Brian Tan: Jimmer Fredette

The word “Jimmer” is defined by urbandictionary.com as “one who is in range as soon as he steps off the bus.”  That is an accurate description of the best player in the nation, BYU guard Jimmer Fredette.  He was lights out against then number four San Diego State and dropped 43 points on them.  Jimmer frequently pulls up for threes closer to half court than the three-point line, which leads to BYU chants of “You got Jimmered.”  Jimmer averages 27 points per game and makes more than 40% of his threes.  He has led BYU to a 27-2 record, a sweep of San Diego State, and has put his name in the Player of the Year conversation.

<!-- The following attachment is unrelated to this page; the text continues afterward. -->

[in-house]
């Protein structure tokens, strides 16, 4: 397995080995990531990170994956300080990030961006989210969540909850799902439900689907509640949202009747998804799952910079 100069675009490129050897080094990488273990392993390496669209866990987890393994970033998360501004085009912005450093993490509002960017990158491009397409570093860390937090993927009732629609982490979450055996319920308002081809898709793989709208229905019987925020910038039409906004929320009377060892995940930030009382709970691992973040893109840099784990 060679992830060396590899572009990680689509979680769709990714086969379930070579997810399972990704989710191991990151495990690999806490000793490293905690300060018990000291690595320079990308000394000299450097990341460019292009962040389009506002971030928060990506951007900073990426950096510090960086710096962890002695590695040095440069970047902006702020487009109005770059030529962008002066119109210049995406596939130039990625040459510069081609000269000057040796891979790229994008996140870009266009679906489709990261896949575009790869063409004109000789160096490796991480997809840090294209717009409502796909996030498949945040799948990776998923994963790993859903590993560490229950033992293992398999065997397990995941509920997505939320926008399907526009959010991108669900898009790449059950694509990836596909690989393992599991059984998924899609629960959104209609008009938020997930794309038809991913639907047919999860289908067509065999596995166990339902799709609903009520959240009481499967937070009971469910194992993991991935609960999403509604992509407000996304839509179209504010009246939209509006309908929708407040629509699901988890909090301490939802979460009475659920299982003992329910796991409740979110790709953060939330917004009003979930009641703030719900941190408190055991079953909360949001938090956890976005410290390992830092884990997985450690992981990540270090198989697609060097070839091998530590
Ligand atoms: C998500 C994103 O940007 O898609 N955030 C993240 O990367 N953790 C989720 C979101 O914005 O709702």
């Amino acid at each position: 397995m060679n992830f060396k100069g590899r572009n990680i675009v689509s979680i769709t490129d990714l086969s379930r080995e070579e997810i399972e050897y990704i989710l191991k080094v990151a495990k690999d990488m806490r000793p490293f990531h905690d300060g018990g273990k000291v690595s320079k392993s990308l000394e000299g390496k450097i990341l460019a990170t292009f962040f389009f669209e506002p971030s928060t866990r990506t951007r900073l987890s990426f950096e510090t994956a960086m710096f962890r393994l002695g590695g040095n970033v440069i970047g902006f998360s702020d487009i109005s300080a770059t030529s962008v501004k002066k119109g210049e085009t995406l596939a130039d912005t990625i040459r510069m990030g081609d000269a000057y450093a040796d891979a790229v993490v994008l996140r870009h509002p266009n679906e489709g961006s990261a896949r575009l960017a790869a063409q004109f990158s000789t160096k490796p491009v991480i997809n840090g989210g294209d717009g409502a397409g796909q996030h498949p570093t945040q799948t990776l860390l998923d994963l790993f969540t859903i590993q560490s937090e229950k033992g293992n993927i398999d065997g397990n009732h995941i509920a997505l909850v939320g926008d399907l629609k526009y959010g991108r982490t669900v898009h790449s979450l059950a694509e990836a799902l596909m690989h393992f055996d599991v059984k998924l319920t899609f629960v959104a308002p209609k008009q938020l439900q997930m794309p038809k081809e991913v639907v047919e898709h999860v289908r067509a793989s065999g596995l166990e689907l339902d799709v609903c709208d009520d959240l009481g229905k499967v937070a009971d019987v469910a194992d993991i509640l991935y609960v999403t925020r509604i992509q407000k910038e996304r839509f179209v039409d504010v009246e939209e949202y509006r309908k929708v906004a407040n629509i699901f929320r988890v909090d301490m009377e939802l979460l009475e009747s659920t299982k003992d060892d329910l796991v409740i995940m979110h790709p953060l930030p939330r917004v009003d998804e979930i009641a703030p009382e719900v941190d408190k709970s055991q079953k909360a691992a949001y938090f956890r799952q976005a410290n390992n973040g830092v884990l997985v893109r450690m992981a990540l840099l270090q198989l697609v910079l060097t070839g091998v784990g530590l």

Conor Volpe: Jordan Hamilton

Who? The 6’7” University of Texas star wing has flown mostly under the radar this year despite being in the top five in the Big 12 in scoring, rebounding, and 3-pointers made. Hamilton was the sixth ranked player in the country coming out of high school, and though he struggled at times last year he has lived up to that billing this year. He is averaging over 18 points per game, seven and a half boards, and shoots 40% from deep on the best team in the Big 12. He has risen to the occasion when Texas plays tough opponents as well, scoring over 20 points against Pittsburgh, Michigan State, North Carolina, UCONN, and Texas A&M twice. He’s a big time player who is looking to lead his Longhorns deep in the Tournament.